But specifically concerning the support granted for the rise in gas and electricity prices (direct subsidies, tax advantages, guarantees, etc.), a company will now be able to receive up to 4 million euros (compared to 2 million previously) – even up to 100 or 150 million for companies in the most energy-intensive sectors (mines, paper mills, chemicals, cement, glass, steel, etc.).
The terms and conditions of this aid have been drastically simplified. For companies receiving the most significant aid, state support must however be conditional on targets for reducing the carbon footprint of their energy consumption and on “energy efficiency measures“, insists the Commission.
Finally, the Commission is broadening the scope of permitted aid, by authorizing States to provide public guarantees to energy companies to help them cover the financial collateral necessary for their transactions on the energy markets – where the level of Collateral requirements have jumped, posing serious problems for cash-strapped firms.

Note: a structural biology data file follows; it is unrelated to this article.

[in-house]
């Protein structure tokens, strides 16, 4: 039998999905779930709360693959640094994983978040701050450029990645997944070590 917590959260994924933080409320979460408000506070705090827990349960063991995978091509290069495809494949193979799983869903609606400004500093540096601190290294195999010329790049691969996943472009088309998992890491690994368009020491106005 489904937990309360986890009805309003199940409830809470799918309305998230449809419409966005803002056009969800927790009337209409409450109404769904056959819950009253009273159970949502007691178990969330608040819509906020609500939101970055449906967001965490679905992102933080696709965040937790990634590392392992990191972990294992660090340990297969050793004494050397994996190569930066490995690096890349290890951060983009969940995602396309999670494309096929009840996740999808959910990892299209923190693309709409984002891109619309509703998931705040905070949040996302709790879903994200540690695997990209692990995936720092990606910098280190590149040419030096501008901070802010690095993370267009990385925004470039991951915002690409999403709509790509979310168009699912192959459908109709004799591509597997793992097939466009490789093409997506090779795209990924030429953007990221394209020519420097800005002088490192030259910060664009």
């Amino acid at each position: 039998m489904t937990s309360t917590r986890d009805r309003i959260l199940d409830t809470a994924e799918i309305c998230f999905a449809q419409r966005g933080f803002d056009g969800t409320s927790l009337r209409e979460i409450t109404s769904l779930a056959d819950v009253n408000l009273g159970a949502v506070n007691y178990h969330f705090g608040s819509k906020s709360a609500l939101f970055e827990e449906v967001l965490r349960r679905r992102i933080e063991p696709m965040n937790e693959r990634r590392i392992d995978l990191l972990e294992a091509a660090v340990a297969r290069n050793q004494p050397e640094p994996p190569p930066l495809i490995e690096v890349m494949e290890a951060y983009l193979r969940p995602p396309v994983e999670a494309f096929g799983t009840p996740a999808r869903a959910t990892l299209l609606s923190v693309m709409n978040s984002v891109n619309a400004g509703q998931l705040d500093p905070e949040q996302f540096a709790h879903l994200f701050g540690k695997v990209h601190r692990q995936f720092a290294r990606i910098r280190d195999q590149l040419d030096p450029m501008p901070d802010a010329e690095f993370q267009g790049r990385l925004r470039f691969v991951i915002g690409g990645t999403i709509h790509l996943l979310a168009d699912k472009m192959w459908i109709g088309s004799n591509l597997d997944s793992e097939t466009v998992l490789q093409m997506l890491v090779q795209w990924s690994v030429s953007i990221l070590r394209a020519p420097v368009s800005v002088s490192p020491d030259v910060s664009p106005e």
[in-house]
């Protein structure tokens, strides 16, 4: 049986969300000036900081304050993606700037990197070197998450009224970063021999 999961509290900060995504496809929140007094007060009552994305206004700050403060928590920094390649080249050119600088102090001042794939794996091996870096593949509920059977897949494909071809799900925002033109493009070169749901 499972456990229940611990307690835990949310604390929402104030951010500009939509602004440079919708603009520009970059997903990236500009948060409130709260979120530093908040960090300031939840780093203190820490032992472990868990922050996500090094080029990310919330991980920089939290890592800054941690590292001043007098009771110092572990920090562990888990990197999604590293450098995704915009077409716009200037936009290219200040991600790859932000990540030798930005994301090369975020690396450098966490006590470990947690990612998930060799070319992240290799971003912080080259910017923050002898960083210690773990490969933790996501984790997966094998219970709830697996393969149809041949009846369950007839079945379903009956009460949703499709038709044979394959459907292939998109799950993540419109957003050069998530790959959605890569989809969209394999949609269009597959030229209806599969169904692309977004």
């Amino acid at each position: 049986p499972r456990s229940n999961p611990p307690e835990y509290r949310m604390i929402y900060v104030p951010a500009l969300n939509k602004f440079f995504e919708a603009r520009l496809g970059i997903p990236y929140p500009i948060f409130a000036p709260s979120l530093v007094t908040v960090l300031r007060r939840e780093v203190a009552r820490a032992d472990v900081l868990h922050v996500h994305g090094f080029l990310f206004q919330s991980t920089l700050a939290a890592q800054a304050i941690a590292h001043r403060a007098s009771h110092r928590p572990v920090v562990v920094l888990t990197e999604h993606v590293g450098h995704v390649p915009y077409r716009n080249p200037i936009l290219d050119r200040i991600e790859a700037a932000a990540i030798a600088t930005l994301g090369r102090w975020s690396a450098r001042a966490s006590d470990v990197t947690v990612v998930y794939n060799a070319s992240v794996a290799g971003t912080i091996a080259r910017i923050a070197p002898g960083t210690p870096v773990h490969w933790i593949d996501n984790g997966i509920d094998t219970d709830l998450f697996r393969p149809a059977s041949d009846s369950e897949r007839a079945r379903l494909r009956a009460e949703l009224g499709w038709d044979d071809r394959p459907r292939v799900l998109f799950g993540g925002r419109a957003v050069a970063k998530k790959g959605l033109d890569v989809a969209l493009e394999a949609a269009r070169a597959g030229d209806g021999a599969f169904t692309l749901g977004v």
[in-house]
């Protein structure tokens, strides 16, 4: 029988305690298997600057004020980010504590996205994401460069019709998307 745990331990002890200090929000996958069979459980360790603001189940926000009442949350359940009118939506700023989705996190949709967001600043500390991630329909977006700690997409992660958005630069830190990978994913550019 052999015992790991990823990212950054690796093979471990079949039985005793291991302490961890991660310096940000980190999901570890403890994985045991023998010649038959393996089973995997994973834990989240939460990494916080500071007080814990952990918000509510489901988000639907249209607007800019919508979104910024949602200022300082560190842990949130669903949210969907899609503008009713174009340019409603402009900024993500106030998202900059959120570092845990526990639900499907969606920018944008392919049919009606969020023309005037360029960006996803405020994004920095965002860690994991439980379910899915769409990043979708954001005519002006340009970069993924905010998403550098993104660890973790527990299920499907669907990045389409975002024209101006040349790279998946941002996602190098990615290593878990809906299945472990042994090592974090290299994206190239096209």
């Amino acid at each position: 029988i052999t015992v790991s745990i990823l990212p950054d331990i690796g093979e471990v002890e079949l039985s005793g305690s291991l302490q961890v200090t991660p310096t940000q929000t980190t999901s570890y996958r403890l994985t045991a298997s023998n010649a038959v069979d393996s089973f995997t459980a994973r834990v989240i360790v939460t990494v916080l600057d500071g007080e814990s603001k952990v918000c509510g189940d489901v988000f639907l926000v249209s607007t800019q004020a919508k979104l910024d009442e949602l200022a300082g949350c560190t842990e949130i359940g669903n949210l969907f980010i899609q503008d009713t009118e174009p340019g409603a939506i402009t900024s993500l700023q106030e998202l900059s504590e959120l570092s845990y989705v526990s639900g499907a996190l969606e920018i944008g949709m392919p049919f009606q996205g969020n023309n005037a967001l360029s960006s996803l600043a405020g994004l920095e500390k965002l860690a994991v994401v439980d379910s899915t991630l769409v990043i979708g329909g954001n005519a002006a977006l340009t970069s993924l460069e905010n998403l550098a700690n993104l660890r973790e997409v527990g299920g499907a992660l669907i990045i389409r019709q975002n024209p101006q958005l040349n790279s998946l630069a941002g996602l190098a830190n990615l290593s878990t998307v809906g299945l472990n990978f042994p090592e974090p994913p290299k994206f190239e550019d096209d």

The revision adopted on Friday “gives Member States more flexibility to put in place appropriate support schemes, while continuing to encourage ecological transition, while maintaining safeguards to ensure that aid remains targeted and proportionate“, assured the Commissioner for Competition, Margrethe Vestager.
“At the same time, this framework maintains market incentives for these companies to further reduce their energy consumption, since they will always have to bear part of the price increase.“, she insisted.